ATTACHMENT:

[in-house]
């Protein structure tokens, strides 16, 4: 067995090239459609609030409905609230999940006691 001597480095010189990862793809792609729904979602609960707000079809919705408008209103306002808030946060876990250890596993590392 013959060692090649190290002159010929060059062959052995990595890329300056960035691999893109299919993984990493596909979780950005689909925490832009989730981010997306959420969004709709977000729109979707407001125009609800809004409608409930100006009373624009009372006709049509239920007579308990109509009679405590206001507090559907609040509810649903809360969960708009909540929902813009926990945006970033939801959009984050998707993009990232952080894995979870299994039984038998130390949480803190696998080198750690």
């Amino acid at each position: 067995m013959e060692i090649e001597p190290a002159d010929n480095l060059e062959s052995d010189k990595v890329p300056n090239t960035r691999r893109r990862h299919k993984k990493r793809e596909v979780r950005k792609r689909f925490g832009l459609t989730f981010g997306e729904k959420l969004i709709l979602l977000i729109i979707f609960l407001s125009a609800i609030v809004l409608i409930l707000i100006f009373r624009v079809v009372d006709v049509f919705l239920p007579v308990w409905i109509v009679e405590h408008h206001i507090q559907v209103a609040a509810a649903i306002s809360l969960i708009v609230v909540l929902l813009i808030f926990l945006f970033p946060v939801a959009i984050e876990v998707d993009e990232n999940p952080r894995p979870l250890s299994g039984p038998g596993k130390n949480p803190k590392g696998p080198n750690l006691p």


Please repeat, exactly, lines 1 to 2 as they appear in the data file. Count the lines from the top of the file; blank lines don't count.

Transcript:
[in-house]
């Protein structure tokens, strides 16, 4: 067995090239459609609030409905609230999940006691 001597480095010189990862793809792609729904979602609960707000079809919705408008209103306002808030946060876990250890596993590392 013959060692090649190290002159010929060059062959052995990595890329300056960035691999893109299919993984990493596909979780950005689909925490832009989730981010997306959420969004709709977000729109979707407001125009609800809004409608409930100006009373624009009372006709049509239920007579308990109509009679405590206001507090559907609040509810649903809360969960708009909540929902813009926990945006970033939801959009984050998707993009990232952080894995979870299994039984038998130390949480803190696998080198750690």